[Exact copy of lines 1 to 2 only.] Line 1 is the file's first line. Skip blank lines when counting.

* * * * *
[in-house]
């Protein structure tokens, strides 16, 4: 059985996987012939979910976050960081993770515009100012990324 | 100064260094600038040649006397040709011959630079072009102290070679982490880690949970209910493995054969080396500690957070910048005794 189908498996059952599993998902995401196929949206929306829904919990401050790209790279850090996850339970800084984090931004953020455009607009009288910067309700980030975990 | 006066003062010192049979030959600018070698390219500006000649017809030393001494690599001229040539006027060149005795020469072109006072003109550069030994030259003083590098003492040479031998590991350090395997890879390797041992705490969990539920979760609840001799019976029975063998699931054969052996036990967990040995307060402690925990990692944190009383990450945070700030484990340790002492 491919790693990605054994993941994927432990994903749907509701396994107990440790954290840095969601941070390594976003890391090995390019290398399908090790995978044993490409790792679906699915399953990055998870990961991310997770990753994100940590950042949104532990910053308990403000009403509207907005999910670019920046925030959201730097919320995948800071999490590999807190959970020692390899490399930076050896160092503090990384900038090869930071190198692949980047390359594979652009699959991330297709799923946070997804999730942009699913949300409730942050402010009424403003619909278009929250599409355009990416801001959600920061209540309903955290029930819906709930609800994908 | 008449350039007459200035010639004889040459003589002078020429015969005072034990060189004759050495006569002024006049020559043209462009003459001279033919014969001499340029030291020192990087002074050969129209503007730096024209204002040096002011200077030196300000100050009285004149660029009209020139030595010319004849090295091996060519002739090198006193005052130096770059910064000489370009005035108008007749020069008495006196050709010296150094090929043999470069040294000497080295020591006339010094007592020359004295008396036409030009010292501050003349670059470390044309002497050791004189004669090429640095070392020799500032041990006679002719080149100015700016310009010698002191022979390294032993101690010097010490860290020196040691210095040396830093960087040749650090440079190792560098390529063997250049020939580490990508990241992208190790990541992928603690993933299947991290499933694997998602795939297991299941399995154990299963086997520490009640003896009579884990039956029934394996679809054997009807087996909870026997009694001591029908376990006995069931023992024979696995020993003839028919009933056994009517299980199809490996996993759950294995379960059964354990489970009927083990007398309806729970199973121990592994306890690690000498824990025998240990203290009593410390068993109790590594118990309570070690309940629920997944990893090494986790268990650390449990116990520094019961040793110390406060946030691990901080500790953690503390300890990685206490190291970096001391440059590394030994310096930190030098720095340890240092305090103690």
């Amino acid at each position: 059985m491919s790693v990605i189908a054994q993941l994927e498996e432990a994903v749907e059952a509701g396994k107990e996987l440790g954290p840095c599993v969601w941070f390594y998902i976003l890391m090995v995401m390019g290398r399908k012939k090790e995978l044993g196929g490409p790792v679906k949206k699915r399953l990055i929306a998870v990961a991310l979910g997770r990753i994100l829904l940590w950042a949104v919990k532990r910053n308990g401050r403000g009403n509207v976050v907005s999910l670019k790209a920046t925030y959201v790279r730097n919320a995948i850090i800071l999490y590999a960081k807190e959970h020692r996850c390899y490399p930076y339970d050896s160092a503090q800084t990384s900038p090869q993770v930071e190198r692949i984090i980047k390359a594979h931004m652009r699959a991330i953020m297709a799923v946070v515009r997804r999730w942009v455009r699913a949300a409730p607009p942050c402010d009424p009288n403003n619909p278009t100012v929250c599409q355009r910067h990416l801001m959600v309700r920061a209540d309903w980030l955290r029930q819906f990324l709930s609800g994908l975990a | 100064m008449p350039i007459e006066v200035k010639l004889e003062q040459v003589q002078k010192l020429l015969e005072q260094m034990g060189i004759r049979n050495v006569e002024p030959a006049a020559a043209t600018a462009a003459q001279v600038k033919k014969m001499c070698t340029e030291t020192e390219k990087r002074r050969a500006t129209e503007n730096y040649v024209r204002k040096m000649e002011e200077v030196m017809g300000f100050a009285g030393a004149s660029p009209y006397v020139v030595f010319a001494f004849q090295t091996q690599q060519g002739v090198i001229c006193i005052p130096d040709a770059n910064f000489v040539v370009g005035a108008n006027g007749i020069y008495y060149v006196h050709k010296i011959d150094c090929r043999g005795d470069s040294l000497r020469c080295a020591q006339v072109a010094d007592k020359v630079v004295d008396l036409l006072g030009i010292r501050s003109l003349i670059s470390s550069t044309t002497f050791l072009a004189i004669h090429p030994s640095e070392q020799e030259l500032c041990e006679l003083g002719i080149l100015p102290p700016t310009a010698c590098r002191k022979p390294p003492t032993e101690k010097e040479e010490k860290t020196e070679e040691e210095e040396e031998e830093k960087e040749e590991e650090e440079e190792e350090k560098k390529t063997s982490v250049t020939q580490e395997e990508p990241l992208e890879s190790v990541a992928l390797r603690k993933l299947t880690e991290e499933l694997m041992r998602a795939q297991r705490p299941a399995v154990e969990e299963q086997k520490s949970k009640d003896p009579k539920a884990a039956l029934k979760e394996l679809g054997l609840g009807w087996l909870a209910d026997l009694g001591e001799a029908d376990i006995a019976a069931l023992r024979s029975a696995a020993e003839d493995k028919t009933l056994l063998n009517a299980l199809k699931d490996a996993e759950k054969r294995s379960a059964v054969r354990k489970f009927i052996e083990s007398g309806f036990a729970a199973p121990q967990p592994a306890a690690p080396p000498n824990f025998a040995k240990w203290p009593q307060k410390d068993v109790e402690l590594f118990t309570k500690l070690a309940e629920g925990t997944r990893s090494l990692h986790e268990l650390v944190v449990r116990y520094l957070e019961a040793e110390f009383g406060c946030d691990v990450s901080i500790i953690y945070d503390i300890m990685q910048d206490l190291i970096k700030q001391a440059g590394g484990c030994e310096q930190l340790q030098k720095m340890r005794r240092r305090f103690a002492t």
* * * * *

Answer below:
[in-house]
């Protein structure tokens, strides 16, 4: 059985996987012939979910976050960081993770515009100012990324 | 100064260094600038040649006397040709011959630079072009102290070679982490880690949970209910493995054969080396500690957070910048005794 189908498996059952599993998902995401196929949206929306829904919990401050790209790279850090996850339970800084984090931004953020455009607009009288910067309700980030975990 | 006066003062010192049979030959600018070698390219500006000649017809030393001494690599001229040539006027060149005795020469072109006072003109550069030994030259003083590098003492040479031998590991350090395997890879390797041992705490969990539920979760609840001799019976029975063998699931054969052996036990967990040995307060402690925990990692944190009383990450945070700030484990340790002492 491919790693990605054994993941994927432990994903749907509701396994107990440790954290840095969601941070390594976003890391090995390019290398399908090790995978044993490409790792679906699915399953990055998870990961991310997770990753994100940590950042949104532990910053308990403000009403509207907005999910670019920046925030959201730097919320995948800071999490590999807190959970020692390899490399930076050896160092503090990384900038090869930071190198692949980047390359594979652009699959991330297709799923946070997804999730942009699913949300409730942050402010009424403003619909278009929250599409355009990416801001959600920061209540309903955290029930819906709930609800994908 | 008449350039007459200035010639004889040459003589002078020429015969005072034990060189004759050495006569002024006049020559043209462009003459001279033919014969001499340029030291020192990087002074050969129209503007730096024209204002040096002011200077030196300000100050009285004149660029009209020139030595010319004849090295091996060519002739090198006193005052130096770059910064000489370009005035108008007749020069008495006196050709010296150094090929043999470069040294000497080295020591006339010094007592020359004295008396036409030009010292501050003349670059470390044309002497050791004189004669090429640095070392020799500032041990006679002719080149100015700016310009010698002191022979390294032993101690010097010490860290020196040691210095040396830093960087040749650090440079190792560098390529063997250049020939580490990508990241992208190790990541992928603690993933299947991290499933694997998602795939297991299941399995154990299963086997520490009640003896009579884990039956029934394996679809054997009807087996909870026997009694001591029908376990006995069931023992024979696995020993003839028919009933056994009517299980199809490996996993759950294995379960059964354990489970009927083990007398309806729970199973121990592994306890690690000498824990025998240990203290009593410390068993109790590594118990309570070690309940629920997944990893090494986790268990650390449990116990520094019961040793110390406060946030691990901080500790953690503390300890990685206490190291970096001391440059590394030994310096930190030098720095340890240092305090103690």